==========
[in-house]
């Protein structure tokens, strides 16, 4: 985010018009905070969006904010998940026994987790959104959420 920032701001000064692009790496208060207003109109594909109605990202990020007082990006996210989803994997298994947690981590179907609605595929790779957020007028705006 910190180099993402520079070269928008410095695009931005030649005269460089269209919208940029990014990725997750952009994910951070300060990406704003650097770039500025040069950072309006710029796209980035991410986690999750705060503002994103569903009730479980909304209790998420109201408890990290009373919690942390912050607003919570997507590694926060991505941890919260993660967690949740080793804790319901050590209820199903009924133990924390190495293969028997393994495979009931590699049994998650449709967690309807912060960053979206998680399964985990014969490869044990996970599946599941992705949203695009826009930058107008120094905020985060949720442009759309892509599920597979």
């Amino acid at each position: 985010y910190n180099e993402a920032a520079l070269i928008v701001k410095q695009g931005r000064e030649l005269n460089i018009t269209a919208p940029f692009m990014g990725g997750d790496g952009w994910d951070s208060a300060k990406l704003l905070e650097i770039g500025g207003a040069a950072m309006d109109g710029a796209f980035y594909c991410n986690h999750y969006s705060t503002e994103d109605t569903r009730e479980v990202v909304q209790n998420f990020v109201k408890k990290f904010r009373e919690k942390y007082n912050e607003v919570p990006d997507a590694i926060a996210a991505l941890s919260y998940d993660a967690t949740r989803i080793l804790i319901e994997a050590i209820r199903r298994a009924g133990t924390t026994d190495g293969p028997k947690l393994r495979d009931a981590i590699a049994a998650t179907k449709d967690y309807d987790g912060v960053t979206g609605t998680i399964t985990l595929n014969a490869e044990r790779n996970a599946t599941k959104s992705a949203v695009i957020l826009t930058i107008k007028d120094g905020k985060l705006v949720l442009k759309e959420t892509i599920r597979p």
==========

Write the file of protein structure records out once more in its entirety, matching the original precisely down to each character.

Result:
[in-house]
């Protein structure tokens, strides 16, 4: 985010018009905070969006904010998940026994987790959104959420 920032701001000064692009790496208060207003109109594909109605990202990020007082990006996210989803994997298994947690981590179907609605595929790779957020007028705006 910190180099993402520079070269928008410095695009931005030649005269460089269209919208940029990014990725997750952009994910951070300060990406704003650097770039500025040069950072309006710029796209980035991410986690999750705060503002994103569903009730479980909304209790998420109201408890990290009373919690942390912050607003919570997507590694926060991505941890919260993660967690949740080793804790319901050590209820199903009924133990924390190495293969028997393994495979009931590699049994998650449709967690309807912060960053979206998680399964985990014969490869044990996970599946599941992705949203695009826009930058107008120094905020985060949720442009759309892509599920597979």
């Amino acid at each position: 985010y910190n180099e993402a920032a520079l070269i928008v701001k410095q695009g931005r000064e030649l005269n460089i018009t269209a919208p940029f692009m990014g990725g997750d790496g952009w994910d951070s208060a300060k990406l704003l905070e650097i770039g500025g207003a040069a950072m309006d109109g710029a796209f980035y594909c991410n986690h999750y969006s705060t503002e994103d109605t569903r009730e479980v990202v909304q209790n998420f990020v109201k408890k990290f904010r009373e919690k942390y007082n912050e607003v919570p990006d997507a590694i926060a996210a991505l941890s919260y998940d993660a967690t949740r989803i080793l804790i319901e994997a050590i209820r199903r298994a009924g133990t924390t026994d190495g293969p028997k947690l393994r495979d009931a981590i590699a049994a998650t179907k449709d967690y309807d987790g912060v960053t979206g609605t998680i399964t985990l595929n014969a490869e044990r790779n996970a599946t599941k959104s992705a949203v695009i957020l826009t930058i107008k007028d120094g905020k985060l705006v949720l442009k759309e959420t892509i599920r597979p």